Another nail in the lecture coffin


As reported in U Connecticut’s Daily Campus newspaper, N. Katherine Hayles, a professor at Duke University, recently gave a lecture on the impact of everyday digital media use on university students. The bottom line: the perpetually connected lifestyles of today’s students means they are coming to the classrooms with significantly shorter attention spans than previous cohorts. Professors can ignore that, stay calm and lecture on — or we can respond by adjusting our teaching styles.

Hayles suggested:

“If the environment is highly technologically engineered, humans become technologically savvy but also dependent. Some cognitive scientists have realized that GPS technology has changed our sense of direction and left us more dependent on getting around, since no one will have to read a map anymore.”

Similarly, back on campus it follows that:

“Students nowadays are increasingly multitasking. No longer do students go to the library to write their papers; they’re watching T.V., surfing the internet, listening to music, and viewing webpages. All of these aspects influence their research and essays.”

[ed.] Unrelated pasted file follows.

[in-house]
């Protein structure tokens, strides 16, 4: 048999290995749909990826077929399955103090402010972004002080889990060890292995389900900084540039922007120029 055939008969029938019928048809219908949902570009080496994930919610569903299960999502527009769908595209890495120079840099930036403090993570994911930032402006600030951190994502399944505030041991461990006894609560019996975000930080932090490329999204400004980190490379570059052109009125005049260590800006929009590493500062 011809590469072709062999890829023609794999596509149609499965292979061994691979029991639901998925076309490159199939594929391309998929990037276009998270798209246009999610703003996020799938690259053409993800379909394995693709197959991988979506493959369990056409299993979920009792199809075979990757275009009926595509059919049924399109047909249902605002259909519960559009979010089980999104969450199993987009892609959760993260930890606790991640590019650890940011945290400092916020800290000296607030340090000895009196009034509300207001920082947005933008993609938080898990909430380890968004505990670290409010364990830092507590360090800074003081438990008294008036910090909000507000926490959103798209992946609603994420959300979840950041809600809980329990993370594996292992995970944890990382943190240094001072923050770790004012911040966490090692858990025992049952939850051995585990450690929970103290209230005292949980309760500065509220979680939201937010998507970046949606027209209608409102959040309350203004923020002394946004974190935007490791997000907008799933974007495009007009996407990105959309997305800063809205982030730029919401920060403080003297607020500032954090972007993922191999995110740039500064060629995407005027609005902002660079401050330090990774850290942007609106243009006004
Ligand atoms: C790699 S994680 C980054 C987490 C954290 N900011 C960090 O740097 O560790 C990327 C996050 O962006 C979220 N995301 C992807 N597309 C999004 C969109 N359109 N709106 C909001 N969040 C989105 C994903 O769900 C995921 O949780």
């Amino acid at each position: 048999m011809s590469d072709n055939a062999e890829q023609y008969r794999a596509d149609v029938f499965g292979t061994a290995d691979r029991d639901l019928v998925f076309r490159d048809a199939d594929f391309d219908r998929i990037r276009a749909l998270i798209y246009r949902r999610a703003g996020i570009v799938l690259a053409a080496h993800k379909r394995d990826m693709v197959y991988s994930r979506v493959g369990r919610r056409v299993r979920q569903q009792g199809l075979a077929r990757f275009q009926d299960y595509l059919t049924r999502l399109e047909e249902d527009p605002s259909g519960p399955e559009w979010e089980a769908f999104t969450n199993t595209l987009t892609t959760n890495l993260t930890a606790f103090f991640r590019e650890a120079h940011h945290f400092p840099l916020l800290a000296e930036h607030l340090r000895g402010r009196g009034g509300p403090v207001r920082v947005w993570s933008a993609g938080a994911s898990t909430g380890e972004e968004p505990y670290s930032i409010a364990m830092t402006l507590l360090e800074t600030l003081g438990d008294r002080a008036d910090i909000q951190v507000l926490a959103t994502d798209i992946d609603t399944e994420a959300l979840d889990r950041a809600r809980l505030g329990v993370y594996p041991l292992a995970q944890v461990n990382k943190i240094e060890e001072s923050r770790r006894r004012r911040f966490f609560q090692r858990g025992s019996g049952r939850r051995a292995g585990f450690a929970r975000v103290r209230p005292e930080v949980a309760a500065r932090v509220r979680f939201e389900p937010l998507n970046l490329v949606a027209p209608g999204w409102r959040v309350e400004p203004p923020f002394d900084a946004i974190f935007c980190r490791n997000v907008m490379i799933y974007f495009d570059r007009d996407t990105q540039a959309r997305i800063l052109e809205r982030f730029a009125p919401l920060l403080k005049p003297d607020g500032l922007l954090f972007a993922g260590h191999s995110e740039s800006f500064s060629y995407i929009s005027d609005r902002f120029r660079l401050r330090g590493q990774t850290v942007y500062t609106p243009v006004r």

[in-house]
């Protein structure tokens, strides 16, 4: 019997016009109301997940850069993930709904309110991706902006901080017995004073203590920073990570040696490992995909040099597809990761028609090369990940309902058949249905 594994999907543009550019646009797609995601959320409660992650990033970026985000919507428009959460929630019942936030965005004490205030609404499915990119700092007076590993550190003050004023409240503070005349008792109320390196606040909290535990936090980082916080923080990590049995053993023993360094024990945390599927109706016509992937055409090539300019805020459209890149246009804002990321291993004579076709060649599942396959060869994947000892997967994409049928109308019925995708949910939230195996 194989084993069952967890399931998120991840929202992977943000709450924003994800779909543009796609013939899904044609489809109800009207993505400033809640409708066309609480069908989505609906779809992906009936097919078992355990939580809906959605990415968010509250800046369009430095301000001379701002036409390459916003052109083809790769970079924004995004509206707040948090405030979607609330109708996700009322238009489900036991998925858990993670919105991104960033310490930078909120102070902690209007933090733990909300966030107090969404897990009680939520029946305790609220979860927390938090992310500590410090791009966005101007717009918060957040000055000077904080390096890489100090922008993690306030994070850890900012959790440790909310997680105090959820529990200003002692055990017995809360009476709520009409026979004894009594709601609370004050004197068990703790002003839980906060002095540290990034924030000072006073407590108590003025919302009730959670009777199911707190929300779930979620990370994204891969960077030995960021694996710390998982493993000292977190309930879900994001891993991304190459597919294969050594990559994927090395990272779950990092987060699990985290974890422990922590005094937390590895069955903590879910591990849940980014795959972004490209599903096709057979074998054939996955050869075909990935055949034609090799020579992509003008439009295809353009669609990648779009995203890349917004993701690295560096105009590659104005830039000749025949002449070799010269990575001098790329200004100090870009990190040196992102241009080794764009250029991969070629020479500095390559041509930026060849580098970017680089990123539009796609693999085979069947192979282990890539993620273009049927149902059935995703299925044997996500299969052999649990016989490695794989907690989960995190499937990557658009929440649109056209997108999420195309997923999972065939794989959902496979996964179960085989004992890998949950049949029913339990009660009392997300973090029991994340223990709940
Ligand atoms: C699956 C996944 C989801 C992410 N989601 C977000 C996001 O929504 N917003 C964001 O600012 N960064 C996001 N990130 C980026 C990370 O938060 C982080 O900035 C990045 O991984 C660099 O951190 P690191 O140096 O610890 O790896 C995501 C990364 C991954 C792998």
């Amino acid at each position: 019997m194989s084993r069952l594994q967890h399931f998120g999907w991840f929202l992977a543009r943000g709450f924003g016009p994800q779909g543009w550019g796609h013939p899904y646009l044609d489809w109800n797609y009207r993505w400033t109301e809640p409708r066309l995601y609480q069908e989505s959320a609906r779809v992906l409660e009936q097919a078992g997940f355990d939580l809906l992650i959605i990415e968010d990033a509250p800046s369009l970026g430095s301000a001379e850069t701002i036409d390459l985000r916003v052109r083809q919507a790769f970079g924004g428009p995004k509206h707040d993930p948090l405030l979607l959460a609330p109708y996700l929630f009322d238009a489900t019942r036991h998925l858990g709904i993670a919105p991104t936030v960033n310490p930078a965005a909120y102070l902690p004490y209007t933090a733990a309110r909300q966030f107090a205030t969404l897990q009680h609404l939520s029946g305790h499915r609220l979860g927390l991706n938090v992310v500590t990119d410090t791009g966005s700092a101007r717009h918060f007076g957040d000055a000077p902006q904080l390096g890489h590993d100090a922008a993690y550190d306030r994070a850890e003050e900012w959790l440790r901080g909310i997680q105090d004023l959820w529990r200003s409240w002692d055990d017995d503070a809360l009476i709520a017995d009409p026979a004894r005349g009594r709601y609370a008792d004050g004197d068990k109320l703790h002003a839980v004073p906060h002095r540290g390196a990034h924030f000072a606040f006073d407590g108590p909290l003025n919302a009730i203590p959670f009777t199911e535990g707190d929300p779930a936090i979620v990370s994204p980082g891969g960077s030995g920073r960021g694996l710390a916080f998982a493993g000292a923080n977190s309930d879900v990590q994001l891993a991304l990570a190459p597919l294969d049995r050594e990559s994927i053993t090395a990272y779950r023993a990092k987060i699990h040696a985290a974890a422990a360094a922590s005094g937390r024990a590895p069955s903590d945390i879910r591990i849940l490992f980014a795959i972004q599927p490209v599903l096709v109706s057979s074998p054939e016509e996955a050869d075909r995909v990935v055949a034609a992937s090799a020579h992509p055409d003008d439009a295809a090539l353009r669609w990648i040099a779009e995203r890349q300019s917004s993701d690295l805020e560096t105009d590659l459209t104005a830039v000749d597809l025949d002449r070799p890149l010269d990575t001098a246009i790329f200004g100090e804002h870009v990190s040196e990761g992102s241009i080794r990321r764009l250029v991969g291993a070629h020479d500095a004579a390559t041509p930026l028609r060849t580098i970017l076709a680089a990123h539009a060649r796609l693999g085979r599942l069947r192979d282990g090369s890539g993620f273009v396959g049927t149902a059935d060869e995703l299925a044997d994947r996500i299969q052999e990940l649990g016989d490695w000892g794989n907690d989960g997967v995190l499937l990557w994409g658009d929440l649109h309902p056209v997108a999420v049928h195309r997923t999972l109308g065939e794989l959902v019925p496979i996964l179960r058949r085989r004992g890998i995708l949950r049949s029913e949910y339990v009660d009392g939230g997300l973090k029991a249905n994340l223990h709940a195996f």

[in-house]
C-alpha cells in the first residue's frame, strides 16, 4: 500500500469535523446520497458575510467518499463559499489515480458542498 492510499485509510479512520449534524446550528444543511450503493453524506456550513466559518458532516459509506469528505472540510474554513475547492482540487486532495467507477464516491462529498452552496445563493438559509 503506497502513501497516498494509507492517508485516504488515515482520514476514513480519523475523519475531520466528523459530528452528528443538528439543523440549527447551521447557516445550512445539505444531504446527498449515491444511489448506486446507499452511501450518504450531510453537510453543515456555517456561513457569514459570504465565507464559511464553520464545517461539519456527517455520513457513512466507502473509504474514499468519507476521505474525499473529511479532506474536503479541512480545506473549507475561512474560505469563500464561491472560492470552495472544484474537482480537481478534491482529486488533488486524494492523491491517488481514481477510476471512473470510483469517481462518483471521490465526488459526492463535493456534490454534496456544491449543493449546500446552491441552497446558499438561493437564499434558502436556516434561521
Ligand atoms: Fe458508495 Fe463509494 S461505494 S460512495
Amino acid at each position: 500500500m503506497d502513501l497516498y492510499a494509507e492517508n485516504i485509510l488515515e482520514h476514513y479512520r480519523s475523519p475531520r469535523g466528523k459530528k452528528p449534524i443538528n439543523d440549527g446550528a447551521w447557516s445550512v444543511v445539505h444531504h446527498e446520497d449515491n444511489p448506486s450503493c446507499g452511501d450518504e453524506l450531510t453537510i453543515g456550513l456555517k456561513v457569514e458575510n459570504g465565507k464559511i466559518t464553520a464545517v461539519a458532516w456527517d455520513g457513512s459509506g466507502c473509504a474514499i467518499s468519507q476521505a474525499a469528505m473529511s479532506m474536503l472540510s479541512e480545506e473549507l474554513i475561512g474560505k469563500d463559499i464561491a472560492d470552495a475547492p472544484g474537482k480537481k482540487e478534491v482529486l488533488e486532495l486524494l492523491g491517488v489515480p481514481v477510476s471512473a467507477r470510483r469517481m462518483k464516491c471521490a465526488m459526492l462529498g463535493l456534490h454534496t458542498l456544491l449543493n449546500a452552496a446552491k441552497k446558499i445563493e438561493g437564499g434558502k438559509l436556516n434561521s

In her research Hayles “toured many colleges and heard a lot of professors say that young people nowadays can’t read whole books, so they assign chapters, and students can’t read whole novels, so they assign short stories.”

All things considered, Hayles concluded:

“The challenge for educators is to build bridges between the rapidly changing generations of students with newly integrated learning through other forms of digital media, ending the traditional lecture which is becoming outdated.”

Another nail in the lecture coffin. Interesting.

For a very similar perspective on swapping lectures for more interactive techno-teaching, see Twilight of the Lecture — describing the groundbreaking work that Eric Mazur is doing in the classrooms at Harvard.

All of which leads me to wonder: in the age of TED talks, which we can’t seem to get enough of, why is the university lecture doomed?